Isles face first series deficit in Cup chase
Look to rebound on Wednesday from brutal Game 1 loss
The New York Islanders weren’t interested in making excuses after their 8-2 humiliation at the hands of the Tampa Bay Lightning in Game 1 of the Eastern Conference finals at the NHL’s bubble site in Edmonton, Alberta on Monday.
So Tampa Bay coach Jon Cooper made one for them.
“Let’s be honest, this is a one-off,” Cooper said after his team swamped the Isles from start to finish during the Brooklyn/Long Island-based franchise’s first conference finals appearance since 1993.
“They had to grind through a seven-game series [with Philadelphia in Toronto] and then travel and play and change time zones.”
To a man, the Isles denied that their epic series with the Flyers or the long plane ride following a night of celebrating in Toronto played a role in their first multi-goal loss since the NHL restart, and their first series deficit since these playoffs began.
“We’ve been through travel and transitions like this regular season, playoffs all before, so it just takes a few minutes to get your legs going a little bit and then you settled in,” team captain Anders Lee noted.
“I don’t think that was indicative of the whole game.”
What was obvious throughout the night was Tampa’s offensive firepower.
The highest scoring team in the league this season took just 74 seconds to ignite, taking a 1-0 lead on Brayden Point’s tally past starting goaltender Thomas Greiss, who posted a shutout in New York’s 4-0 blanking of Philadelphia in Game 7 of the conference semis on Saturday.
Greiss didn’t last long in this one.
After Jordan Eberle evened matters on a power-play goal, Victor Hedman and Ryan McDonagh struck back for the Lightning, launching them on a streak of five unanswered goals before Nick Leddy potted one for the Isles at 8:46 of the third period.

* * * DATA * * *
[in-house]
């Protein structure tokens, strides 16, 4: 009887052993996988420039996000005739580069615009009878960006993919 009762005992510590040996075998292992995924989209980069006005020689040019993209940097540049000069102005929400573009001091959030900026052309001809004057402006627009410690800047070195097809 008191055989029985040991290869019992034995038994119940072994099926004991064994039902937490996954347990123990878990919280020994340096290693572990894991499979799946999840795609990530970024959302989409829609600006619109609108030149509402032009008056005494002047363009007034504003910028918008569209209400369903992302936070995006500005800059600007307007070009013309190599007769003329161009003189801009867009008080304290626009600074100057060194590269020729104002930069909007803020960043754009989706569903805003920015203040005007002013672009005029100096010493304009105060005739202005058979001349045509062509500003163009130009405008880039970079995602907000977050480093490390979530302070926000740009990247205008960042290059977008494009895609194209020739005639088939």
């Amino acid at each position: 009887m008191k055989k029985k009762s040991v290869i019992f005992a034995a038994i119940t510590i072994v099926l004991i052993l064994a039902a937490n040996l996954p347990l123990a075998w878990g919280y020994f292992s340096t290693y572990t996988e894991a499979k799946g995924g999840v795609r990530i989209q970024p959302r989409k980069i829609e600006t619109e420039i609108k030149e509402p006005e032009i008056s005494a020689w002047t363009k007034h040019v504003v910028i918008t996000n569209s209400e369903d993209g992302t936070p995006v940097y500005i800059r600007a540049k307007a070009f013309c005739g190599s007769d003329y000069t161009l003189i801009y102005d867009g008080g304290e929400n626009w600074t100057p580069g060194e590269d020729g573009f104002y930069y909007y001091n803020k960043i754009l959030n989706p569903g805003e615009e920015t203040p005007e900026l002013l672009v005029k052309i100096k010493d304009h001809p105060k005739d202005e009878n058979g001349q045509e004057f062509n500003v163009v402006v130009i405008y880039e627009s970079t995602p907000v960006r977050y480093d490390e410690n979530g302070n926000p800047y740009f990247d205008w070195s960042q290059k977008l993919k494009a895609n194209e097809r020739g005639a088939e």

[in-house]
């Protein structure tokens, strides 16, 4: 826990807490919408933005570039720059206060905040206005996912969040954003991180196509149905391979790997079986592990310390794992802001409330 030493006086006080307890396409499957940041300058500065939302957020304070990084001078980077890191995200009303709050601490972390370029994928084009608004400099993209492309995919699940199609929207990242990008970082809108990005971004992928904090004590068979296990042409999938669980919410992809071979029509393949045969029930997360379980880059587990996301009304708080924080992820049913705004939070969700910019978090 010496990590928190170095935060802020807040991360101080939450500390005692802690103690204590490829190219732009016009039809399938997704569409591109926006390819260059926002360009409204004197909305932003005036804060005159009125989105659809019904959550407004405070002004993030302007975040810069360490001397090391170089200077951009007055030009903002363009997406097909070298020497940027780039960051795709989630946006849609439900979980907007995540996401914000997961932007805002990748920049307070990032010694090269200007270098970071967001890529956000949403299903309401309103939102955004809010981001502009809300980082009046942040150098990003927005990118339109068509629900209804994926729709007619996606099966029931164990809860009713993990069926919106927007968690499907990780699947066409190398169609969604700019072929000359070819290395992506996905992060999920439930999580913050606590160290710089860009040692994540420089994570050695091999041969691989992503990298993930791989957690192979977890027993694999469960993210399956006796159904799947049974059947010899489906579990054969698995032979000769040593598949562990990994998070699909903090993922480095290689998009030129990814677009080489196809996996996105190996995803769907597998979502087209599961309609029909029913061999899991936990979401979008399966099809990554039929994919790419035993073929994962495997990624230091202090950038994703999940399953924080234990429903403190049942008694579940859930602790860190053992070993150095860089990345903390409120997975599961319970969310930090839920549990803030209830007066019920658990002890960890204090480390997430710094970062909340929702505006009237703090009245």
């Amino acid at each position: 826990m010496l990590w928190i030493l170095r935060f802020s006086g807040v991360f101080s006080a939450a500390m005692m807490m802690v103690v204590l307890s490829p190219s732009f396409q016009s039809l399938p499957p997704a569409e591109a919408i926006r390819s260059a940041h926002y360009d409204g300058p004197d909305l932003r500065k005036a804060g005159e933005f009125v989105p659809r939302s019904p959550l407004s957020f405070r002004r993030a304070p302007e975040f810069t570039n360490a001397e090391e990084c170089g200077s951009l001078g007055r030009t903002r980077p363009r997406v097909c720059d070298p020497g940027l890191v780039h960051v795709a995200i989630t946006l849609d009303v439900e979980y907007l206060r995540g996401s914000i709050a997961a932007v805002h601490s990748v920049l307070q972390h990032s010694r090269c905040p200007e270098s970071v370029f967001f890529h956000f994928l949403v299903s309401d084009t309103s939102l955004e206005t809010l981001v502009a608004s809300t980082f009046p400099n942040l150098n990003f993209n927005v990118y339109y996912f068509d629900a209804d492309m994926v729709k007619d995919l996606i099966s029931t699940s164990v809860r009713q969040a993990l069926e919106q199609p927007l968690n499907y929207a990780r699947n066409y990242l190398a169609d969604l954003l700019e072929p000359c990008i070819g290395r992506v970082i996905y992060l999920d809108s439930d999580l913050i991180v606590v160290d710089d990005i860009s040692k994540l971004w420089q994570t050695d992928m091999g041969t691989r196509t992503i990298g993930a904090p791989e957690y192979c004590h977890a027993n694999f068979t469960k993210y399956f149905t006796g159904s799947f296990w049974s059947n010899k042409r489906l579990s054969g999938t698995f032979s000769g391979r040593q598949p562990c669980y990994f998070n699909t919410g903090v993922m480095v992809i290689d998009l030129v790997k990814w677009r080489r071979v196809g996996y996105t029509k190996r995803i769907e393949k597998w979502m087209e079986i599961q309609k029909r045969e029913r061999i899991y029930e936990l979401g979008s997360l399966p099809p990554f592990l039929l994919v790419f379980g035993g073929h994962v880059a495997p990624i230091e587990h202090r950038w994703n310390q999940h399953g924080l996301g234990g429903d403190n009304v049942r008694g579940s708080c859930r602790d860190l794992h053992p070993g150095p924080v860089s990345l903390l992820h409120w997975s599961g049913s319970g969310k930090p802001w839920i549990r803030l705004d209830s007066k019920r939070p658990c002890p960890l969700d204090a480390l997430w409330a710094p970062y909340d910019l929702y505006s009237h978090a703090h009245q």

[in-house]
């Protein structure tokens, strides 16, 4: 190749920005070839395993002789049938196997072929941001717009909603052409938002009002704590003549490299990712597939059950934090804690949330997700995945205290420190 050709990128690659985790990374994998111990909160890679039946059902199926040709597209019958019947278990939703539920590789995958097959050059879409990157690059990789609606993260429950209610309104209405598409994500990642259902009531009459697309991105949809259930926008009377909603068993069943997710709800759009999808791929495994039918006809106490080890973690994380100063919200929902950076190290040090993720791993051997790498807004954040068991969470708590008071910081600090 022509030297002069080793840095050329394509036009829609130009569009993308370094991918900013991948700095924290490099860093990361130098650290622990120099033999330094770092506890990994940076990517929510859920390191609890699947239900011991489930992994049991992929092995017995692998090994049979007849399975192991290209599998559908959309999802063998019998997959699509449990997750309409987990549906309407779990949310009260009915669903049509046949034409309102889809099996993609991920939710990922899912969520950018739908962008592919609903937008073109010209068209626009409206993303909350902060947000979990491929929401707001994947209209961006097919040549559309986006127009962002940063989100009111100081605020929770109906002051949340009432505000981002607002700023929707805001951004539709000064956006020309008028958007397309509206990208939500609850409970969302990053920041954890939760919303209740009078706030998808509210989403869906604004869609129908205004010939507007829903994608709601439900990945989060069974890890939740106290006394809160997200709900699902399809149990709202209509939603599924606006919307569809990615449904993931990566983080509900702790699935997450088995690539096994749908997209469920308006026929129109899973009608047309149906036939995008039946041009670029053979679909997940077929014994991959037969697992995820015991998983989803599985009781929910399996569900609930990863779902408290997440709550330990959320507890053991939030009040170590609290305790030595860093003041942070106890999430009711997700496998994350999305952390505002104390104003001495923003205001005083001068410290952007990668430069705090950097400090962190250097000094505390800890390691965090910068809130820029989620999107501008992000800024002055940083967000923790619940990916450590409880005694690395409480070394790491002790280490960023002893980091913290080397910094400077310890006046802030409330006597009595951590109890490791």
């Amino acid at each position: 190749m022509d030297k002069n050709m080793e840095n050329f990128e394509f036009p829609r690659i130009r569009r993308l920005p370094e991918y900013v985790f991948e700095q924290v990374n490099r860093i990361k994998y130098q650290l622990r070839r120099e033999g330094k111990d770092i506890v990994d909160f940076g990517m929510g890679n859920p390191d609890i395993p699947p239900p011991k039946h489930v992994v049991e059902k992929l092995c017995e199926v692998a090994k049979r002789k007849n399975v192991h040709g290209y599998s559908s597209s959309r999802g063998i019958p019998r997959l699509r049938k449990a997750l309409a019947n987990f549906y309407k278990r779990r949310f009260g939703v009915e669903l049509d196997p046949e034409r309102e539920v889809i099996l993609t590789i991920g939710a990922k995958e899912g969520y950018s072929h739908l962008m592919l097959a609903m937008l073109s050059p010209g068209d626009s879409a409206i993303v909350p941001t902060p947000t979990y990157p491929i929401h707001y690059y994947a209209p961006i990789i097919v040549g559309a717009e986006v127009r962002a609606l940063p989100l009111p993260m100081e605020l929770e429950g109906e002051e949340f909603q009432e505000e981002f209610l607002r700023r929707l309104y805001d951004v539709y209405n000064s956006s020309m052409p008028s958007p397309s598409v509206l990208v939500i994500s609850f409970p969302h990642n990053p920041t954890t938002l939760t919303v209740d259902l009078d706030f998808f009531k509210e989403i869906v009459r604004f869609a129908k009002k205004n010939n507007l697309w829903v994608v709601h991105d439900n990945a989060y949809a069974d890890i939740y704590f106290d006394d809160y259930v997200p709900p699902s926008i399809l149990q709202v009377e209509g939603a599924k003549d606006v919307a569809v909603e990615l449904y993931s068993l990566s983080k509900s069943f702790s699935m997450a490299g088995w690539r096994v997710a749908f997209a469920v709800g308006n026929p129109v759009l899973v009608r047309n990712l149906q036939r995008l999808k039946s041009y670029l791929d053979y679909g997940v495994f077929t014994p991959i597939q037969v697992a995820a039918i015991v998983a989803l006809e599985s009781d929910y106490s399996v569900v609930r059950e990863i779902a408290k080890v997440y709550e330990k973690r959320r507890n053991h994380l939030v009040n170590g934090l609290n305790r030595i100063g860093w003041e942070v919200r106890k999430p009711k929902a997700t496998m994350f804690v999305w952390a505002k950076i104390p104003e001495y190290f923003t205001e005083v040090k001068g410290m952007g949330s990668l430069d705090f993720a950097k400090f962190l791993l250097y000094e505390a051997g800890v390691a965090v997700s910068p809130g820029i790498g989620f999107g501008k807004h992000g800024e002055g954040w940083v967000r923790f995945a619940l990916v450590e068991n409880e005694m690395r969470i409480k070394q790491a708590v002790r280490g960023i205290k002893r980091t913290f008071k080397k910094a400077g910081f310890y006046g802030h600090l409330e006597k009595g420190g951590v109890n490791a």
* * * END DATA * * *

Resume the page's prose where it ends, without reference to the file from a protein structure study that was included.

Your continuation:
By then, Greiss had been pulled after surrendering three goals on only nine shots and Semyon Varlamov suffered the rest, yielding the final five tallies while making 20 saves.
Islanders head coach Barry Trotz had not indicated who would be between the pipes for Wednesday’s Game 2 at press time, but didn’t take either of his netminders to task following the rare blowout defeat for his team.
“There’s not a whole lot our goalies could do on a lot of the chances,” Trotz said. “We need more help from the five guys in front of them as well. I was just looking to change the narrative of that first period a little bit and slow it down [by taking Greiss out].”
Changing the narrative of this series will be far more important for a New York squad that hasn’t had to battle from behind in any of its three previous series since the league restarted play in late July after a four-month layoff due to the ongoing coronavirus pandemic.
Point and Nikita Kucherov amassed five points apiece and Andrei Vasilevskiy made 23 saves for the Lightning, who had nearly a full week off following their five-game ousting of Boston in the previous round.
Trotz knows his team must close the gap in a hurry if it hopes to avert falling into a deeper hole against Tampa.
“We gave them too much space,” he lamented. “We were watching rather than participating. You can’t do that against Tampa. You’ve got to be hard on them. You’ve got to take away their space.
“You’ve got to take away their numbers and limit their chances. They’re going to get chances. They’re a good hockey team. They’ve got some very dynamic people as you saw tonight … We’ve just got to get to our game.”
The Isles’ game got them through Florida in four games in the qualifying round, past Washington in five games in the conference quarters and helped them end a 27-year conference finals drought vs. Philadelphia last weekend.
Now, however, it will be put to the test against a Tampa team that has gone at least this far in the playoffs in four of the previous six years.
“It’s a long series, it’s Game 1,” Lee insisted. “We dropped the ball tonight. We have an opportunity to come right back at it, fix our mistakes.
“We’re already looking forward to Game 2 especially after tonight. When you get this far in a series like this, you can’t dwell on the loss. You’ve got to be ready for the next one.”
Isle Have Another: Forward Cal Clutterbuck left Game 1 midway through the second period after taking a slap shot off his right ankle. “No update on him,” Trotz said of Clutterbuck’s status for Game 2. “Once we have an update we’ll get it to you.” … The Lightning scored three power-play goals vs. New York in Game 1 after the Isles had established a franchise record by killing off 16 straight opponents’ power plays over the previous nine playoff games. “Every time we made a mistake, they scored,” Trotz said. … The eight goals allowed by New York were the most the franchise had yielded in a playoff contest since an 8-3 loss to the arch rival Rangers in 1975. … Each of the Isles’ previous five playoff losses this year had come by one goal, including three defeats in overtime. … Game 3 is scheduled for Friday night at 8 p.m.
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